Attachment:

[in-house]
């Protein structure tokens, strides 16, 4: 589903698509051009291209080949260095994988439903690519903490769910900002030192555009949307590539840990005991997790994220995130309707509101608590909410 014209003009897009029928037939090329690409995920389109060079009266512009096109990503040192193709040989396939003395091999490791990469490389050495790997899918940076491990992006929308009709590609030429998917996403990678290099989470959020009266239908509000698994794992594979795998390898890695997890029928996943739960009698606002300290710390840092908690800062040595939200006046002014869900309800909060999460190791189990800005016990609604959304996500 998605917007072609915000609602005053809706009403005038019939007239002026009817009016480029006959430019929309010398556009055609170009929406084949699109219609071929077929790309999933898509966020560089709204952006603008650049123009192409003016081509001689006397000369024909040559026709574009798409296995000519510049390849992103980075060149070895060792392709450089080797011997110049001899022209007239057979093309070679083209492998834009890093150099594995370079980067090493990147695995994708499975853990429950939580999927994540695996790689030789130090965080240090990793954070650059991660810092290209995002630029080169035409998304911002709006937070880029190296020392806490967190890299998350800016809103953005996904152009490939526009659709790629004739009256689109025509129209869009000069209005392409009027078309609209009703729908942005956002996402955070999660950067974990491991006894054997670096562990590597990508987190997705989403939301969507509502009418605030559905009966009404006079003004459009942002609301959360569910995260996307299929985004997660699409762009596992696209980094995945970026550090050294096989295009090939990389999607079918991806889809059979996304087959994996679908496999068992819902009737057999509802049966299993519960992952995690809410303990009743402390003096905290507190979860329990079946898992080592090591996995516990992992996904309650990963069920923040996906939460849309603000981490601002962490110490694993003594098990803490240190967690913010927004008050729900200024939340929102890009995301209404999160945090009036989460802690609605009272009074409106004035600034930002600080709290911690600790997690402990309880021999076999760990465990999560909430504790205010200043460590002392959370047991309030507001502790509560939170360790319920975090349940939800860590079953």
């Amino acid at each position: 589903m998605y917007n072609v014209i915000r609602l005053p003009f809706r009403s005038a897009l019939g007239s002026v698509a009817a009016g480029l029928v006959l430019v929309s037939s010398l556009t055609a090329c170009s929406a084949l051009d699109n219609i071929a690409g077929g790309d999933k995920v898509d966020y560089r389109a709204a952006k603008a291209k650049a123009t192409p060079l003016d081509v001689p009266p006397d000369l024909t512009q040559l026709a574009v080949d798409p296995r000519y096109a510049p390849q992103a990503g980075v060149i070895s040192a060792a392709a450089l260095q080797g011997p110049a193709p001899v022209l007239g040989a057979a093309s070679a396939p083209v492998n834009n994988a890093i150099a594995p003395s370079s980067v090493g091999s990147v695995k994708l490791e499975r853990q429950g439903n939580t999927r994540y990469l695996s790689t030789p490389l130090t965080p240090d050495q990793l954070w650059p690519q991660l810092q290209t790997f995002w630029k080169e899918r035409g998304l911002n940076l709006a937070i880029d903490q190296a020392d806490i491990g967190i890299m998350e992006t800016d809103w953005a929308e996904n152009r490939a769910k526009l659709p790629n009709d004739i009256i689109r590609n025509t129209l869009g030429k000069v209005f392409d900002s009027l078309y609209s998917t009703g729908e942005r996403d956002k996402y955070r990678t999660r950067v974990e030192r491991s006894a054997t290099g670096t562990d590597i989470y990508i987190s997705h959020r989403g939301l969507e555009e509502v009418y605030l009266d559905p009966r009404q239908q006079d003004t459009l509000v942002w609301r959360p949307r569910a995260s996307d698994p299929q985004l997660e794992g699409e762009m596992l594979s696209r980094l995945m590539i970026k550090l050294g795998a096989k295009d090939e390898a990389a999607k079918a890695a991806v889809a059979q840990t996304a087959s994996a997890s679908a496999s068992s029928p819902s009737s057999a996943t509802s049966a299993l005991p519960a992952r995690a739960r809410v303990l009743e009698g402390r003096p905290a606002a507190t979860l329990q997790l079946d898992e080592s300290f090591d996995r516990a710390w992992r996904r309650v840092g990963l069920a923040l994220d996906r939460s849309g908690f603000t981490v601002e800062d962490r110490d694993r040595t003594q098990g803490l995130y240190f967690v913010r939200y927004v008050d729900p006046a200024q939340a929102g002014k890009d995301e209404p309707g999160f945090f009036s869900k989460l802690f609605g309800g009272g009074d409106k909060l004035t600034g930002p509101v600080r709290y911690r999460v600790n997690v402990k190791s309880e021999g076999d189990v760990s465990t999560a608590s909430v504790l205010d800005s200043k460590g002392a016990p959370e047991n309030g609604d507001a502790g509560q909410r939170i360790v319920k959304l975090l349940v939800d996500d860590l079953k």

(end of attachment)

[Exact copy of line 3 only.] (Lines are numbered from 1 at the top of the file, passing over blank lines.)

């Amino acid at each position: 589903m998605y917007n072609v014209i915000r609602l005053p003009f809706r009403s005038a897009l019939g007239s002026v698509a009817a009016g480029l029928v006959l430019v929309s037939s010398l556009t055609a090329c170009s929406a084949l051009d699109n219609i071929a690409g077929g790309d999933k995920v898509d966020y560089r389109a709204a952006k603008a291209k650049a123009t192409p060079l003016d081509v001689p009266p006397d000369l024909t512009q040559l026709a574009v080949d798409p296995r000519y096109a510049p390849q992103a990503g980075v060149i070895s040192a060792a392709a450089l260095q080797g011997p110049a193709p001899v022209l007239g040989a057979a093309s070679a396939p083209v492998n834009n994988a890093i150099a594995p003395s370079s980067v090493g091999s990147v695995k994708l490791e499975r853990q429950g439903n939580t999927r994540y990469l695996s790689t030789p490389l130090t965080p240090d050495q990793l954070w650059p690519q991660l810092q290209t790997f995002w630029k080169e899918r035409g998304l911002n940076l709006a937070i880029d903490q190296a020392d806490i491990g967190i890299m998350e992006t800016d809103w953005a929308e996904n152009r490939a769910k526009l659709p790629n009709d004739i009256i689109r590609n025509t129209l869009g030429k000069v209005f392409d900002s009027l078309y609209s998917t009703g729908e942005r996403d956002k996402y955070r990678t999660r950067v974990e030192r491991s006894a054997t290099g670096t562990d590597i989470y990508i987190s997705h959020r989403g939301l969507e555009e509502v009418y605030l009266d559905p009966r009404q239908q006079d003004t459009l509000v942002w609301r959360p949307r569910a995260s996307d698994p299929q985004l997660e794992g699409e762009m596992l594979s696209r980094l995945m590539i970026k550090l050294g795998a096989k295009d090939e390898a990389a999607k079918a890695a991806v889809a059979q840990t996304a087959s994996a997890s679908a496999s068992s029928p819902s009737s057999a996943t509802s049966a299993l005991p519960a992952r995690a739960r809410v303990l009743e009698g402390r003096p905290a606002a507190t979860l329990q997790l079946d898992e080592s300290f090591d996995r516990a710390w992992r996904r309650v840092g990963l069920a923040l994220d996906r939460s849309g908690f603000t981490v601002e800062d962490r110490d694993r040595t003594q098990g803490l995130y240190f967690v913010r939200y927004v008050d729900p006046a200024q939340a929102g002014k890009d995301e209404p309707g999160f945090f009036s869900k989460l802690f609605g309800g009272g009074d409106k909060l004035t600034g930002p509101v600080r709290y911690r999460v600790n997690v402990k190791s309880e021999g076999d189990v760990s465990t999560a608590s909430v504790l205010d800005s200043k460590g002392a016990p959370e047991n309030g609604d507001a502790g509560q909410r939170i360790v319920k959304l975090l349940v939800d996500d860590l079953k």